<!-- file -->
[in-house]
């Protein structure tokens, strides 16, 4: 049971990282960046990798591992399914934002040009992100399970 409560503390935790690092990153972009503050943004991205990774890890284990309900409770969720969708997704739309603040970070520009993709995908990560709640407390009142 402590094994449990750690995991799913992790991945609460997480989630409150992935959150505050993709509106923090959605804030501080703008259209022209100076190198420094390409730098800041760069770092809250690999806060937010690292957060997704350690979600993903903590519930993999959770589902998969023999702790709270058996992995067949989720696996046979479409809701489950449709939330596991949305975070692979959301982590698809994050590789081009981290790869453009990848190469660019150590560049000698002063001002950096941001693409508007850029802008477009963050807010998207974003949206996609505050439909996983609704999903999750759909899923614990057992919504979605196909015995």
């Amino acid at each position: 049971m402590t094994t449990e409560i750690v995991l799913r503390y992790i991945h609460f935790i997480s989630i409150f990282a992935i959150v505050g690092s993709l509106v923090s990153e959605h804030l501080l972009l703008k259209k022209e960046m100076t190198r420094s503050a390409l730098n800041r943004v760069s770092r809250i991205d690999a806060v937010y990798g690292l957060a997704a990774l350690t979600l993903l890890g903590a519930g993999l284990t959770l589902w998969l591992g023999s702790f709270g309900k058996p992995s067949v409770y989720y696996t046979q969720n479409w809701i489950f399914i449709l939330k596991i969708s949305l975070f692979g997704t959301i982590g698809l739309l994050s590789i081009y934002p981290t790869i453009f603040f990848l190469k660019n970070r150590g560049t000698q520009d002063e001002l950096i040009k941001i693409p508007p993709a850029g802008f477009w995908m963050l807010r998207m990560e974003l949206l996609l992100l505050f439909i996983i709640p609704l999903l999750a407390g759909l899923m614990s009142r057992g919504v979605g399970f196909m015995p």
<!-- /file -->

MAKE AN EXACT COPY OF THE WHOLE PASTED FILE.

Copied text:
[in-house]
């Protein structure tokens, strides 16, 4: 049971990282960046990798591992399914934002040009992100399970 409560503390935790690092990153972009503050943004991205990774890890284990309900409770969720969708997704739309603040970070520009993709995908990560709640407390009142 402590094994449990750690995991799913992790991945609460997480989630409150992935959150505050993709509106923090959605804030501080703008259209022209100076190198420094390409730098800041760069770092809250690999806060937010690292957060997704350690979600993903903590519930993999959770589902998969023999702790709270058996992995067949989720696996046979479409809701489950449709939330596991949305975070692979959301982590698809994050590789081009981290790869453009990848190469660019150590560049000698002063001002950096941001693409508007850029802008477009963050807010998207974003949206996609505050439909996983609704999903999750759909899923614990057992919504979605196909015995």
């Amino acid at each position: 049971m402590t094994t449990e409560i750690v995991l799913r503390y992790i991945h609460f935790i997480s989630i409150f990282a992935i959150v505050g690092s993709l509106v923090s990153e959605h804030l501080l972009l703008k259209k022209e960046m100076t190198r420094s503050a390409l730098n800041r943004v760069s770092r809250i991205d690999a806060v937010y990798g690292l957060a997704a990774l350690t979600l993903l890890g903590a519930g993999l284990t959770l589902w998969l591992g023999s702790f709270g309900k058996p992995s067949v409770y989720y696996t046979q969720n479409w809701i489950f399914i449709l939330k596991i969708s949305l975070f692979g997704t959301i982590g698809l739309l994050s590789i081009y934002p981290t790869i453009f603040f990848l190469k660019n970070r150590g560049t000698q520009d002063e001002l950096i040009k941001i693409p508007p993709a850029g802008f477009w995908m963050l807010r998207m990560e974003l949206l996609l992100l505050f439909i996983i709640p609704l999903l999750a407390g759909l899923m614990s009142r057992g919504v979605g399970f196909m015995p």